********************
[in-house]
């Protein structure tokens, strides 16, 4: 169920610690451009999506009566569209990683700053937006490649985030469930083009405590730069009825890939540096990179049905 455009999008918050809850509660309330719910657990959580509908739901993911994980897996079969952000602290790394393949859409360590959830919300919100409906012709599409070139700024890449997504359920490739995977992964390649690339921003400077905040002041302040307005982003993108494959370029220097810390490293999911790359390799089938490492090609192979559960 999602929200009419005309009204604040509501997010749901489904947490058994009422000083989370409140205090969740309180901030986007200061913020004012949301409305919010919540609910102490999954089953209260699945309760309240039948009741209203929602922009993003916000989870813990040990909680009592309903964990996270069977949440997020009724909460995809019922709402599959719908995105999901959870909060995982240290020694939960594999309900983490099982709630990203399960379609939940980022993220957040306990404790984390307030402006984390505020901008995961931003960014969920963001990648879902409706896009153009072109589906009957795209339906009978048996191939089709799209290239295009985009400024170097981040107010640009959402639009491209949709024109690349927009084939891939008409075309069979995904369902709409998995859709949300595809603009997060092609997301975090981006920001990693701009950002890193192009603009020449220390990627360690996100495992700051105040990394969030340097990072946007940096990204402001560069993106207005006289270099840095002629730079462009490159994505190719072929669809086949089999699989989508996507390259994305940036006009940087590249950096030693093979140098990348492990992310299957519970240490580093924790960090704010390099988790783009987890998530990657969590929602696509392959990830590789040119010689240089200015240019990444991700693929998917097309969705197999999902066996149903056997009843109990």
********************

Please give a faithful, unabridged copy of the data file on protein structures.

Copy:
[in-house]
């Protein structure tokens, strides 16, 4: 169920610690451009999506009566569209990683700053937006490649985030469930083009405590730069009825890939540096990179049905 455009999008918050809850509660309330719910657990959580509908739901993911994980897996079969952000602290790394393949859409360590959830919300919100409906012709599409070139700024890449997504359920490739995977992964390649690339921003400077905040002041302040307005982003993108494959370029220097810390490293999911790359390799089938490492090609192979559960 999602929200009419005309009204604040509501997010749901489904947490058994009422000083989370409140205090969740309180901030986007200061913020004012949301409305919010919540609910102490999954089953209260699945309760309240039948009741209203929602922009993003916000989870813990040990909680009592309903964990996270069977949440997020009724909460995809019922709402599959719908995105999901959870909060995982240290020694939960594999309900983490099982709630990203399960379609939940980022993220957040306990404790984390307030402006984390505020901008995961931003960014969920963001990648879902409706896009153009072109589906009957795209339906009978048996191939089709799209290239295009985009400024170097981040107010640009959402639009491209949709024109690349927009084939891939008409075309069979995904369902709409998995859709949300595809603009997060092609997301975090981006920001990693701009950002890193192009603009020449220390990627360690996100495992700051105040990394969030340097990072946007940096990204402001560069993106207005006289270099840095002629730079462009490159994505190719072929669809086949089999699989989508996507390259994305940036006009940087590249950096030693093979140098990348492990992310299957519970240490580093924790960090704010390099988790783009987890998530990657969590929602696509392959990830590789040119010689240089200015240019990444991700693929998917097309969705197999999902066996149903056997009843109990």